News and Event Updates from the Office of the Orange County Historian

The Caribou Hunters of Orange County
One of 8 Caves On Mount Lookout Where Archaeologists Uncovered Prehistoric Artifacts
12,500 Years Ago Locals Hunted Caribou and Sheltered Themselves On A Hilltop Cave in Present-Day Goshen
In 1964 members of the Orange County's chapter of the New York State Archaeological Association surveyed the dolomite quarry on Mount Lookout and confirmed what rumors had hinted at for a century: the hilltop was the site of Native American human habitation in prehistoric times.

We all know that Orange County was home to Native people but it's a marvel to have a personal vignette of a family extracting marrow from the bones of caribou and sheltering themselves on the ridge. To us locals it's this personal information that brings the past to life by allowing us to reach back as part of an unbroken chain of inhabitants. But to researchers nationwide the site is notable because 4,000 years ago the cave collapsed and sealed-in an undisturbed stratification, preserving evidence from the entire period of human occupation and presenting one of the most complete timelines of more than 17,000 known sites. It is also the only site in the State of New York that has yielded evidence of Paleo-Indian exploitation of Post-Pleistocene fauna.

The site known as Dutchess Quarry is now on the National Register and consists of 13.2 acres of protected (County-owned) land. In the years following the initial discovery, efforts from archaeologists associated with the New York State Museum and C.W. Post College yielded information from eight caves. Evidence of human occupation was found in the form of a Cumberland-style fluted projectile point and butchered caribou bones which were Carbon-14 dated to 12,500 years before the present. In 1993, evidence of pre-historic quarrying and chert procurement led to an expansion of the original historic district boundary.

Although mostly unknown to the public, Dutchess Quarry is covered in Archaeology classes. I have heard many, including Orange County Commissioner of Planning Dave Church, say that they first became interested in the site while in the classroom as a young Anthropology student. Others like Orange County Legislator Jeff Berkman became passionate about preserving the property because of a lifetime interest in local history. In 2012 Church and Berkman led an effort to contract experts to develop a "Management and Conservation Report" that has served to guide the County's actions since.

The County has a responsibility to protect the land and prevent the disruption of future dig sites. For this reason, the property is not open to the public at this time. In November of 2015, I had the rare opportunity to visit the cave sites with a group of County officials including County Executive Steve Neuhaus. The trek to the top of the hill was filled with conversations about how we can do a better job at honoring the history that we have at this location. Ideas ranged from planning a few guided tours for school children or members of the public to restoring a County-owned building nearby to house a gallery for related artifacts. All agreed that it would be beneficial to gather input from Anthropologists in the field about the potentials for future archaeological study.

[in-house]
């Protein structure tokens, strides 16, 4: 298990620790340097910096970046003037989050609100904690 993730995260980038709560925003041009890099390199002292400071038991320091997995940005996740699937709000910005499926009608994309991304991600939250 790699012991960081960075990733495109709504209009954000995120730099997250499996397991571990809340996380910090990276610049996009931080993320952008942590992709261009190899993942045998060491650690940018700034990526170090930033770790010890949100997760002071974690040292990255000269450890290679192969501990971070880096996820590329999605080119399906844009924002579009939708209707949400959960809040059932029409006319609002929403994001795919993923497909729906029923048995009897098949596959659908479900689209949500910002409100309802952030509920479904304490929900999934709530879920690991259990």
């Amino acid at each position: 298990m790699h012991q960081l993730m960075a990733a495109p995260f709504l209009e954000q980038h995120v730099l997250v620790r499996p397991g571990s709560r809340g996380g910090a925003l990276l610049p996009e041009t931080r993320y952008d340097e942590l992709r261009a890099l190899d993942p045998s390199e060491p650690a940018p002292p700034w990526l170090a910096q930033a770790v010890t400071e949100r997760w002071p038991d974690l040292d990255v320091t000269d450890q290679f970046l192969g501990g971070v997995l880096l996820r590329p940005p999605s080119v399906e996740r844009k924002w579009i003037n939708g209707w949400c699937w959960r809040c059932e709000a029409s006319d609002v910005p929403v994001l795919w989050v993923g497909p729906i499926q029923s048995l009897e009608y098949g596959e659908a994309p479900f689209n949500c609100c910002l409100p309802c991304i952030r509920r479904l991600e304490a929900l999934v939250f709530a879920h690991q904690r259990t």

Johanna Yaun
Orange County Historian
Please share & support these local events
Lecture on the Erie Railroad in Middletown

Friday, February 5 at 7:30PM

O&WRHS Membership Program by Walter Conklin "The Erie Railroad."

Mulberry House Senior Center, 62-70 West Main Street, Middletown
Lecture on Local Trolleys in Goshen

Friday, February 6 at 10AM

Then and Now, the Newburgh-Walden & Middletown-Goshen Trolley presented by Ray Kelly, Sponsored by the Friends of the Goshen Library & Goshen Historical Society

Board of Education Building, 227 East Main St. Goshen
 Further Afield
Ice Harvesting at Hanford Mills

Saturday, February 6  at 10AM - 4PM

Take part in a traditional ice harvest, using historic tools and techniques. Hot soup buffet, bonfires, historic cooking and blacksmithing demonstrations, snowman village, and horse-drawn sleigh rides. The SUNY Delhi Hospitality Center Ice Team will be creating ice sculptures. The Dave Brandt Chapter of Trout Unlimited will offer visitors the chance to ice fish, and provide all equipment.
County Executive Steve Neuhaus recently paid a visit to a former Orange County resident. While at the American Museum of Natural History, he posed with the Warren Mastodon which was discovered in Newburgh in 1845.  
Learn more about the Warren Mastodon on the American Museum of Natural History Webpage
Orange County Historian | Goshen, N.Y. |  845-545-7908 |  j